Another year passes, and once again, another member of the Pittsburgh Steelers finds his way into Canton, as former Steelers outside linebacker Kevin Greene was named as one of eight members of the Hall of Fame Class of 2016.
It was a long wait for Greene, who recorded the third-most sacks in NFL history (the most by any linebacker over the course of a 15-year career. Of course, just three of those seasons were spent in Pittsburgh, but it’s where he truly made his mark as part of a dynamic pass-rushing tandem that epitomized the ‘Blitzburgh’ moniker.
What is interesting about Greene’s time in Pittsburgh is actually in part just how perfectly he fit in to the Steelers formula and embraced the defensive mentality that defined an era of the team. His tenure was an aberration in a solid chain of edge rushers in team history, because he was an outsider.
For a team that has in the modern era been so geared heavily toward constructing a team through the draft, the Steelers’ dipping of their toes into the very new free agency waters at the time—landing Greene with a three-year, $5.3 million contract—was unusual, and remains unusual today.
Greene was the outlier as an outside player being brought into the mix, and yet when he came here, already as an eight-year veteran, he came to embody the ‘spirit’ of the team as much as any other player on the Steelers, teaming up with Greg Lloyd, a homegrown talent, to form one of the most formidable duos in the league at that time.
If you look down the list of all-time sack leaders in club history—that is, since sacks became an official statistic in 1982—you will see the name Kevin Greene listed in the top 10 (eighth, in fact), in stark contrast to everybody around him who played all or nearly all of their football years in Pittsburgh.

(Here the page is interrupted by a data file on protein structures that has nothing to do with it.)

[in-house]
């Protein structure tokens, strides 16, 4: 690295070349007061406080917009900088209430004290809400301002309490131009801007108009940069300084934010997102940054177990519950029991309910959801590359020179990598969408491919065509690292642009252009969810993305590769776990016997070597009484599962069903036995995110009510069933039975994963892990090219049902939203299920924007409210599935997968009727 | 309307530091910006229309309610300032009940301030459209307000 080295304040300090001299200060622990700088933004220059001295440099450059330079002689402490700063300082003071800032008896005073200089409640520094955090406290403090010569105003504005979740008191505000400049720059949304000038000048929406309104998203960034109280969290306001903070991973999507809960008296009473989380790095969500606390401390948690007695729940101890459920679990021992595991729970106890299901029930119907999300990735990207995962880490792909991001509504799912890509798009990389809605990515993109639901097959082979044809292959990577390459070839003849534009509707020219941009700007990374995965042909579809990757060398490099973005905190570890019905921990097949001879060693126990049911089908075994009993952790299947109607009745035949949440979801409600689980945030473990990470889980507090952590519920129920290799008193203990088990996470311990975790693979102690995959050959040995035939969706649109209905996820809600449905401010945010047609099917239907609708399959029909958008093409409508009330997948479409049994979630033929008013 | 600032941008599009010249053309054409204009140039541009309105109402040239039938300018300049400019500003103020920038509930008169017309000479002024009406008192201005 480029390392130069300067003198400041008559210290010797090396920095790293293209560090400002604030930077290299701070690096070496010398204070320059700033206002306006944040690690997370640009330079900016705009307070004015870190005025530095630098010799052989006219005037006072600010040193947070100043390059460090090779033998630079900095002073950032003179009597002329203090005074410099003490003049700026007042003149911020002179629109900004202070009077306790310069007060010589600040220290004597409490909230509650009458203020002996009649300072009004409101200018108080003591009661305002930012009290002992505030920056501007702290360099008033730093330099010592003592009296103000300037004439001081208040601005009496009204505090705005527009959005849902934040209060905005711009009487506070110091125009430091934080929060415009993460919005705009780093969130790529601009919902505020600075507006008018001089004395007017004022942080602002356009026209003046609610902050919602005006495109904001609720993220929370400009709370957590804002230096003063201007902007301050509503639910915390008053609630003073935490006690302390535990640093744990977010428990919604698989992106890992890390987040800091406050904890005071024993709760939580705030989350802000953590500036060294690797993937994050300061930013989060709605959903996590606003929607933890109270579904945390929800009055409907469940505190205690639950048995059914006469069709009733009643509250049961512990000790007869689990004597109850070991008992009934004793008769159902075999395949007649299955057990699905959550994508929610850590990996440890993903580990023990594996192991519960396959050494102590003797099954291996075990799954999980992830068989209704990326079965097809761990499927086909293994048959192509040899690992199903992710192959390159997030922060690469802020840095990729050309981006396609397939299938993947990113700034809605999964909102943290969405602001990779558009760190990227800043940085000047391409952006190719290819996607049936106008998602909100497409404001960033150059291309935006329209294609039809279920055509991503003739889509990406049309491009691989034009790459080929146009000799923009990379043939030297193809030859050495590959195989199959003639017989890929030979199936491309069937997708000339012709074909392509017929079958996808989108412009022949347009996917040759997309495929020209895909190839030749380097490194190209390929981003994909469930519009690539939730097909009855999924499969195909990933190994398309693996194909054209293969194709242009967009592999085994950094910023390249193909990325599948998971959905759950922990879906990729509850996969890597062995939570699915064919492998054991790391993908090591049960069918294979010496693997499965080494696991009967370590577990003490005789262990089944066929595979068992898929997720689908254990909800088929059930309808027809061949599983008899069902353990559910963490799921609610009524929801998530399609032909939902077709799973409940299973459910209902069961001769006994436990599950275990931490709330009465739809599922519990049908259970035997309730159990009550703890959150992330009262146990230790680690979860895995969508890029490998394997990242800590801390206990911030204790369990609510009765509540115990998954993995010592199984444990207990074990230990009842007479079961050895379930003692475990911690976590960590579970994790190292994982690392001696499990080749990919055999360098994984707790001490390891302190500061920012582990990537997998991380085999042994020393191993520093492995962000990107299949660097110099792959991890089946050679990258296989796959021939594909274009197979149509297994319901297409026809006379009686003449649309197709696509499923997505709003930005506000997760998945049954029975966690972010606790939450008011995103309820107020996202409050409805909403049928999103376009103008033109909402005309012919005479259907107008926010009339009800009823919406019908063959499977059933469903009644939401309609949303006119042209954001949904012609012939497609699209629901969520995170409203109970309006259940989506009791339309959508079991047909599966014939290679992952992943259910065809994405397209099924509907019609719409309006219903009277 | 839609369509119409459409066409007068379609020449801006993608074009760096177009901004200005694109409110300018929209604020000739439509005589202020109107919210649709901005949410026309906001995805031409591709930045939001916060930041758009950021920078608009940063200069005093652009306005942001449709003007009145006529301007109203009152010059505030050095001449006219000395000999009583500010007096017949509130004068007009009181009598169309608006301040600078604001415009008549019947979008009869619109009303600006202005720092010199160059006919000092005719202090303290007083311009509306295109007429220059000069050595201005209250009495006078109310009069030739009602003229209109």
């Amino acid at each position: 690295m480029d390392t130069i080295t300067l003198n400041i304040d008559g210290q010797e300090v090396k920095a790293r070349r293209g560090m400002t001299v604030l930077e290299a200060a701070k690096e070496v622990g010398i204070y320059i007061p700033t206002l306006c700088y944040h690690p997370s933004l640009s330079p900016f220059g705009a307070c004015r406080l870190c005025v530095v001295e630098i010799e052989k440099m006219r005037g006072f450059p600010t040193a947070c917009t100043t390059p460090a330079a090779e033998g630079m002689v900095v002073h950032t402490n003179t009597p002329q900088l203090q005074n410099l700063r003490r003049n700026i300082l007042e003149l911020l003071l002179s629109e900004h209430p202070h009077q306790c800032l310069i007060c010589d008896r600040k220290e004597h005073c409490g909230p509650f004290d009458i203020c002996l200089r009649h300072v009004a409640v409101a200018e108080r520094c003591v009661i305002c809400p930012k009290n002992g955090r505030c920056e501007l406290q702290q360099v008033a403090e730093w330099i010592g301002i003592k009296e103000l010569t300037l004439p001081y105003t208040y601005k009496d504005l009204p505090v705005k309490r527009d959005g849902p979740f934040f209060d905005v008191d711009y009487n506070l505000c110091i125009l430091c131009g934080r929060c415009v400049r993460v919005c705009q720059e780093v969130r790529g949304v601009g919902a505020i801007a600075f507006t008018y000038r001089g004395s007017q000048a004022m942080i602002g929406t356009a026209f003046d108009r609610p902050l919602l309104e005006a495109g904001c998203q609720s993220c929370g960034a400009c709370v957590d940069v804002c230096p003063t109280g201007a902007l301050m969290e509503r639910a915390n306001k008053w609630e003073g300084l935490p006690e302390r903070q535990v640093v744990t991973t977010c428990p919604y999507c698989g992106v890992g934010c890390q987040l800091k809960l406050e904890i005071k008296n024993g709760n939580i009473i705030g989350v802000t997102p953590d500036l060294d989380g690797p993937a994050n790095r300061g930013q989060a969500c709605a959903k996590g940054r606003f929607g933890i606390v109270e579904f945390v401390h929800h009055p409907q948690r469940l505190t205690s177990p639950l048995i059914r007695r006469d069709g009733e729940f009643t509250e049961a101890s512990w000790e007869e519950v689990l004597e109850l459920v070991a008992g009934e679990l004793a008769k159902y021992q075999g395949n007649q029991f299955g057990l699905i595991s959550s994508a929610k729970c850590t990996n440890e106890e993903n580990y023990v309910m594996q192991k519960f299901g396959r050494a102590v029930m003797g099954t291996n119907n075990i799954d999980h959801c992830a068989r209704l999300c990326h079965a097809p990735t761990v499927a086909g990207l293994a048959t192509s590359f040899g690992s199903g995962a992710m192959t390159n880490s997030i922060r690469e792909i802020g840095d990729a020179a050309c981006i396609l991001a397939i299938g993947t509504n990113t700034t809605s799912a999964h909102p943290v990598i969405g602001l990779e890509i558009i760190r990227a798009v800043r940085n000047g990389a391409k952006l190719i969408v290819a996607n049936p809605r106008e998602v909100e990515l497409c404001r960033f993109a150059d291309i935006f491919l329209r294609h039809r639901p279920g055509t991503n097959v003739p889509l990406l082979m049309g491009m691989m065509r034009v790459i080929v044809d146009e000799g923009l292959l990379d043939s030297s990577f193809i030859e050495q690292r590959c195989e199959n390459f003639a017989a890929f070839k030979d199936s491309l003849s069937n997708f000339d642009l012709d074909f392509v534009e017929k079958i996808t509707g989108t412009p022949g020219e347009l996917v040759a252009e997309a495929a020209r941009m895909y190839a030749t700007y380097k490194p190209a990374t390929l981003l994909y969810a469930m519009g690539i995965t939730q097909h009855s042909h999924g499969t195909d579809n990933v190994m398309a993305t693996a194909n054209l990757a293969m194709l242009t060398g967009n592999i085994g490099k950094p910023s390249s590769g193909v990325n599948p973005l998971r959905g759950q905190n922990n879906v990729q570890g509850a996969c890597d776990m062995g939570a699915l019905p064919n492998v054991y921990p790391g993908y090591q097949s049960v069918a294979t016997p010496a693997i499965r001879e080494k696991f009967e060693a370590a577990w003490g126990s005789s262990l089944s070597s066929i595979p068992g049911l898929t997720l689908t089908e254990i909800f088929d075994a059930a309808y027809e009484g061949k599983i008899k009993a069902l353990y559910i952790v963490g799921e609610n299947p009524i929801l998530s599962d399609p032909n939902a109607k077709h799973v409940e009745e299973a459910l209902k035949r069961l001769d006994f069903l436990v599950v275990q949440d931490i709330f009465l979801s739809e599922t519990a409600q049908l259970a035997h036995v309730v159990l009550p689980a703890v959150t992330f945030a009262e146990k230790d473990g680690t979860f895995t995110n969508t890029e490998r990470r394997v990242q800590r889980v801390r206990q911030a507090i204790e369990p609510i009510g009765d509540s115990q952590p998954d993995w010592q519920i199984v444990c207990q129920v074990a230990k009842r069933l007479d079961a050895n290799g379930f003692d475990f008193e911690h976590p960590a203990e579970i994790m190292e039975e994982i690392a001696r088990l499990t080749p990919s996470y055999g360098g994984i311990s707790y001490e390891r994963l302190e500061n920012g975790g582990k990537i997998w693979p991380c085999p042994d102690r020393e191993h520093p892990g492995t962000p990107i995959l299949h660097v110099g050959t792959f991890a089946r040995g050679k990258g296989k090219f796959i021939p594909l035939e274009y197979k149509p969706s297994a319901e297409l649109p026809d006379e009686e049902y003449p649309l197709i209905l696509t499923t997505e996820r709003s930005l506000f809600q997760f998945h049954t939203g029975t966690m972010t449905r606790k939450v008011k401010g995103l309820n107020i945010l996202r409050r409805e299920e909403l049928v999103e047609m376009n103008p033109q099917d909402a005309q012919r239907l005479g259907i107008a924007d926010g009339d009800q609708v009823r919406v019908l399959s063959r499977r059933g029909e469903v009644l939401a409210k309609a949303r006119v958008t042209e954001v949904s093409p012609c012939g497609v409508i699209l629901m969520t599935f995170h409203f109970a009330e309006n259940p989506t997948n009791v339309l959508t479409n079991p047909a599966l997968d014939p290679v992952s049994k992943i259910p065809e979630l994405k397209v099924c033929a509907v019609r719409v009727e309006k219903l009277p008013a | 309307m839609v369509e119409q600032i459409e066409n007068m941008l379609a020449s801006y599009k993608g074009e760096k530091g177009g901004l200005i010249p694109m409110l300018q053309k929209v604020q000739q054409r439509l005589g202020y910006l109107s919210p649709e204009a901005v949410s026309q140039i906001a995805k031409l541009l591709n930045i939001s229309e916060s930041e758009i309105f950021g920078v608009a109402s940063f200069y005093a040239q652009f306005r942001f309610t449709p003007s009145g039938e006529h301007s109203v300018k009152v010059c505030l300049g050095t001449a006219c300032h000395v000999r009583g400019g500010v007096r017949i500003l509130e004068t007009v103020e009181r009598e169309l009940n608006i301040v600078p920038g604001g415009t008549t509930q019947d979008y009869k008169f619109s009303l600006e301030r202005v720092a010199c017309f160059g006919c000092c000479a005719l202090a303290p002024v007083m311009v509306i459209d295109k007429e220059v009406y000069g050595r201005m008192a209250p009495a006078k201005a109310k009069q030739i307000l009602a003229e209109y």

Greene only played three years with the Steelers, in contrast to eight years with the Rams, another three with the Panthers, and one with the 49ers, but in those three years, he racked up 35.5 of his 160 career sacks.
You would have to go all the way down to number 22 on the list, Kimo Von Oelhoffen, to find the next free agent Steelers to make a dent on the team’s all-time pass-rushing list, because Pittsburgh built from within at the pass-rushing position as much as they did anywhere else.
From 1982 through 2014, Greene was the only outside linebacker ever to start a season opener for the Steelers as an outside free agent since the team moved to the 3-4 defense. Arthur Moats broke that streak in 2015, but his tenure was short, as he was replaced in the starting lineup by rookie draft pick Bud Dupree.
From the current era of Dupree and Jarvis Jones, back to the heydays of James Harrison and LaMarr Woodley, to Clark Haggans and Joey Porter, to Jason Gildon and Carlos Emmons and Chad Brown, Greene and Lloyd, Bryan Hinkle and Mike Merriweather, all the way back to Jam Ham and Robin Cole in 1982, the Steelers have a long and storied tradition of homegrown pass rushers, which makes Greene’s ability to make Pittsburgh his home in just three short seasons all the more remarkable, and is why Steeler nation is embracing his Hall of Fame induction as one of their own, even though he spent 12 years of his career player in other uniforms.